China is gearing up for its first public health crisis of 2016, and it’s neither bird, pig nor human; more a combination of the three.
Large numbers of people in Jiangsu are coming down with the H1N1 virus, originally referred to as Swine Flu. Jiangsu Provincial Centre for Disease Control and Prevention is monitoring health centres across the province, and has reported that between 14 and 20 February, the province had over 6,000 cases of H1N1. This is the peak in a trend that began last October, when cases started to multiply.
H1N1 is seasonal flu, transmitted only among humans. Its original moniker was derived from it being first detected in pigs at the start of a world-wide pandemic in 2009, while now it is a human seasonal flu virus that also happens to circulate in pigs. It is important to note that getting a flu vaccine is the best protection while H1N1 cannot be contracted from properly handled and cooked pork or pork products. That said, H1N1 flu can lead to pneumonia, lung infections, plus other breathing problems, while it can also worsen illnesses such as diabetes or asthma.
H1N1 is fundamentally different from H7N9 and H5N6, also known as bird flu. While the former is by far the most prevalent at present, it is wise to not be complacent. There have been five reported cases of H7N9 infections in Jiangsu this January, of which one has led to death. Compare this with only seventeen cases for the whole of last year (half died) and witness a renewed public concern for human infection with the avian influenza that first swept the country in 2013. Rumours circulating that a doctor died in the past few days from H7N9 in the Jiangsu Provincial People’s Hospital on Nanjing’s Guangzhou Lu have been proved untrue.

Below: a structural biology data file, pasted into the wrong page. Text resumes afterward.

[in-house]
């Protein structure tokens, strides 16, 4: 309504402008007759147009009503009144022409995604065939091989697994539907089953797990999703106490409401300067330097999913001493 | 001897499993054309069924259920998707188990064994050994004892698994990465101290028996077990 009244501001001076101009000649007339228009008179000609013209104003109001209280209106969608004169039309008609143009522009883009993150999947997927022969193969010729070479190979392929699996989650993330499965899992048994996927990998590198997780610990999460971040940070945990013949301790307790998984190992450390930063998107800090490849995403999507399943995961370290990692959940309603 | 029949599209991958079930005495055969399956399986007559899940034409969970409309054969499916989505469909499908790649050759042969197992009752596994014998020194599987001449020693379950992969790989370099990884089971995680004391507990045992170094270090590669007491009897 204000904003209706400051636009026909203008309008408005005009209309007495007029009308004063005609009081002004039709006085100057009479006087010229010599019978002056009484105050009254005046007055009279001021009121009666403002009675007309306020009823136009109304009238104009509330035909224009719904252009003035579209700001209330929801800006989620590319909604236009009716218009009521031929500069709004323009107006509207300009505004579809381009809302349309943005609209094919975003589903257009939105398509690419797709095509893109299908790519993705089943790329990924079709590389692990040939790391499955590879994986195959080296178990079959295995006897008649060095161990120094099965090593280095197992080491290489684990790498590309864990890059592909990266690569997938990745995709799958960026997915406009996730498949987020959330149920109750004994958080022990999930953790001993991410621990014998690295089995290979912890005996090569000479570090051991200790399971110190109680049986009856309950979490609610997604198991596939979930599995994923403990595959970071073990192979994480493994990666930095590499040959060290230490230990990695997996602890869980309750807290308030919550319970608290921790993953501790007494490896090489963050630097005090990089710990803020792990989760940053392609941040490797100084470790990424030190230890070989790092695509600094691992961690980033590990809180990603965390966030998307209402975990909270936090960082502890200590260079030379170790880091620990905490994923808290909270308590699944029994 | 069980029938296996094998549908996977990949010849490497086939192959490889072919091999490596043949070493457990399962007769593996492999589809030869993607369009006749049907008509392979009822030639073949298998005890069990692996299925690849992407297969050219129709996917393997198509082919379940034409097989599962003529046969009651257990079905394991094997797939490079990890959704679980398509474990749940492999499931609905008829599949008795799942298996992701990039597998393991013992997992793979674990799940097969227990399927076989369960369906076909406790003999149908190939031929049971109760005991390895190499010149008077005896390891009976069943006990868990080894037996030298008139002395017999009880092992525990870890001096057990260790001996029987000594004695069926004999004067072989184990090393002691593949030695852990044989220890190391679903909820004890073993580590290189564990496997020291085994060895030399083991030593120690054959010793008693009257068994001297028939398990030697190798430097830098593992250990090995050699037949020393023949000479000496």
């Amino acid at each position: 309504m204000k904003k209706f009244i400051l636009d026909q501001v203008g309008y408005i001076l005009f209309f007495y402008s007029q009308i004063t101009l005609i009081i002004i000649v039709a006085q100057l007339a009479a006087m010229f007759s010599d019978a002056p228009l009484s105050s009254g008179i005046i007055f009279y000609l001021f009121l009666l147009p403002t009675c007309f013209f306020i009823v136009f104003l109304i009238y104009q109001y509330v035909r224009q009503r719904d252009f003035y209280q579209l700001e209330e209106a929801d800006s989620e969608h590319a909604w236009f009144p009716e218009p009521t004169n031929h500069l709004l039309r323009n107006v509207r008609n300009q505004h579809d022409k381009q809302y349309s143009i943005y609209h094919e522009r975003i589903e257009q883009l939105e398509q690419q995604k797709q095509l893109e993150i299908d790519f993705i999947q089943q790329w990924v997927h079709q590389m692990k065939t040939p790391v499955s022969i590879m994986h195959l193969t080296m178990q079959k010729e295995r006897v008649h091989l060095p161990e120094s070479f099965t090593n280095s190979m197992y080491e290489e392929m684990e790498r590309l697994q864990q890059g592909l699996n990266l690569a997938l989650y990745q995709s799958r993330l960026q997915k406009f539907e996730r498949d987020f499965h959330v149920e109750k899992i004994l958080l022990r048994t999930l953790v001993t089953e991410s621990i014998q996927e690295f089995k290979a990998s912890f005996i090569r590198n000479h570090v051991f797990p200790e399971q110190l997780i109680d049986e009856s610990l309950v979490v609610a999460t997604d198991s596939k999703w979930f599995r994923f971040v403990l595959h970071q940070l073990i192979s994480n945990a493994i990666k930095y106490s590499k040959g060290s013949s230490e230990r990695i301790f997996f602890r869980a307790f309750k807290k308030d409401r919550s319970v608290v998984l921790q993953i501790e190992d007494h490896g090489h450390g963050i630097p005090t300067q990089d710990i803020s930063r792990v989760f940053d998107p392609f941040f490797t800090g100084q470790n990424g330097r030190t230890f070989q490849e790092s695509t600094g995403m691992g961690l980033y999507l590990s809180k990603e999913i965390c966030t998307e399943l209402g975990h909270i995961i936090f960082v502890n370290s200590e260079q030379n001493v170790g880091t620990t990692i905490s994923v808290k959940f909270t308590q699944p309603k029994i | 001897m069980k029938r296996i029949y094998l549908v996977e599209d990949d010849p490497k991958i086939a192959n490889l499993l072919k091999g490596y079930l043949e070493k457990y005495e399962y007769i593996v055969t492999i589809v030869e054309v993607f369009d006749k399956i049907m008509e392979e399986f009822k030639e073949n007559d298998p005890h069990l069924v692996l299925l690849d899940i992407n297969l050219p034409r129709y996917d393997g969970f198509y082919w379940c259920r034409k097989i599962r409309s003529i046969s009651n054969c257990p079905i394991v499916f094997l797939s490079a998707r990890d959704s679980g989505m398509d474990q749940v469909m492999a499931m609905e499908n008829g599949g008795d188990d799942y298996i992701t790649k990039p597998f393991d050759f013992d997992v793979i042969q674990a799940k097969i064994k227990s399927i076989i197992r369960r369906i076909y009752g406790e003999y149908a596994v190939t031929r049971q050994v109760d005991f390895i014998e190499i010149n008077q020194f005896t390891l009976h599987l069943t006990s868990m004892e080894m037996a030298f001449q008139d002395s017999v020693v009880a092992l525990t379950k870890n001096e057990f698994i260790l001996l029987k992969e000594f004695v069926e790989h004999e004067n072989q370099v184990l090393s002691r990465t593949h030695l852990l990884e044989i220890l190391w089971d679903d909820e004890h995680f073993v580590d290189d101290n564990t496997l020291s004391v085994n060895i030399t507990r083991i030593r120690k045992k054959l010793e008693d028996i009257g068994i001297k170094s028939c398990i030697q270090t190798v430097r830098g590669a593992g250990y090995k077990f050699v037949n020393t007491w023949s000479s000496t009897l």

While experts are warning people to keep away from live poultry and crowds, the Nanjing Disease Control Centre has stated there is no need for panic; H7N9 this time around is very different from that in 2013; then the death rate was very high but now patients can recover after treatment.
As the old adage goes, prevention is better than cure. Following a few common sense preventative measures is the best way to avoid infection:
- Wash hands throughout the day with soap and water. Sing "Happy Birthday" twice to make sure you have washed long enough. Alternatively, use an alcohol-based hand sanitiser.
- Avoiding touching the eyes, nose or mouth
- Avoid people who are sick
- The H7N9 virus is afraid of heat. Make sure chicken and eggs are fully cooked